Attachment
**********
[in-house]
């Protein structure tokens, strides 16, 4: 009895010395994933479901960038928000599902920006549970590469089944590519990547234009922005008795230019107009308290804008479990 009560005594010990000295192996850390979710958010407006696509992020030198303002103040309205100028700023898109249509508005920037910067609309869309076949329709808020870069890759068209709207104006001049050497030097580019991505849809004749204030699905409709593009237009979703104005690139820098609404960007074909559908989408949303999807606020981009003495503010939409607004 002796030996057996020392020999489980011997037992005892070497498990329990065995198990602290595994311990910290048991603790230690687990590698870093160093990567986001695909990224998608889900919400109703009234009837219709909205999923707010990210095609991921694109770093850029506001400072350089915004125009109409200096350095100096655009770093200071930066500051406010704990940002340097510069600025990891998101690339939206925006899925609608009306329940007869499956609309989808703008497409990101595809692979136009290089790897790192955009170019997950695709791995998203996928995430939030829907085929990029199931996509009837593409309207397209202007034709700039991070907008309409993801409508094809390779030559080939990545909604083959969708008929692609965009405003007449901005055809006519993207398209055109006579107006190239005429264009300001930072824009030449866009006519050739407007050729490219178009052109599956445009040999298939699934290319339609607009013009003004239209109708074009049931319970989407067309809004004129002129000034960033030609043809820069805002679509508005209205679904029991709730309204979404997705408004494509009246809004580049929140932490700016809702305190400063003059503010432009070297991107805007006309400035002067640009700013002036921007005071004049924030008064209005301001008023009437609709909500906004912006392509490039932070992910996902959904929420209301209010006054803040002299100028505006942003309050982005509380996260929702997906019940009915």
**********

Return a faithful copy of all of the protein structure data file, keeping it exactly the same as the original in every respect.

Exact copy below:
[in-house]
């Protein structure tokens, strides 16, 4: 009895010395994933479901960038928000599902920006549970590469089944590519990547234009922005008795230019107009308290804008479990 009560005594010990000295192996850390979710958010407006696509992020030198303002103040309205100028700023898109249509508005920037910067609309869309076949329709808020870069890759068209709207104006001049050497030097580019991505849809004749204030699905409709593009237009979703104005690139820098609404960007074909559908989408949303999807606020981009003495503010939409607004 002796030996057996020392020999489980011997037992005892070497498990329990065995198990602290595994311990910290048991603790230690687990590698870093160093990567986001695909990224998608889900919400109703009234009837219709909205999923707010990210095609991921694109770093850029506001400072350089915004125009109409200096350095100096655009770093200071930066500051406010704990940002340097510069600025990891998101690339939206925006899925609608009306329940007869499956609309989808703008497409990101595809692979136009290089790897790192955009170019997950695709791995998203996928995430939030829907085929990029199931996509009837593409309207397209202007034709700039991070907008309409993801409508094809390779030559080939990545909604083959969708008929692609965009405003007449901005055809006519993207398209055109006579107006190239005429264009300001930072824009030449866009006519050739407007050729490219178009052109599956445009040999298939699934290319339609607009013009003004239209109708074009049931319970989407067309809004004129002129000034960033030609043809820069805002679509508005209205679904029991709730309204979404997705408004494509009246809004580049929140932490700016809702305190400063003059503010432009070297991107805007006309400035002067640009700013002036921007005071004049924030008064209005301001008023009437609709909500906004912006392509490039932070992910996902959904929420209301209010006054803040002299100028505006942003309050982005509380996260929702997906019940009915």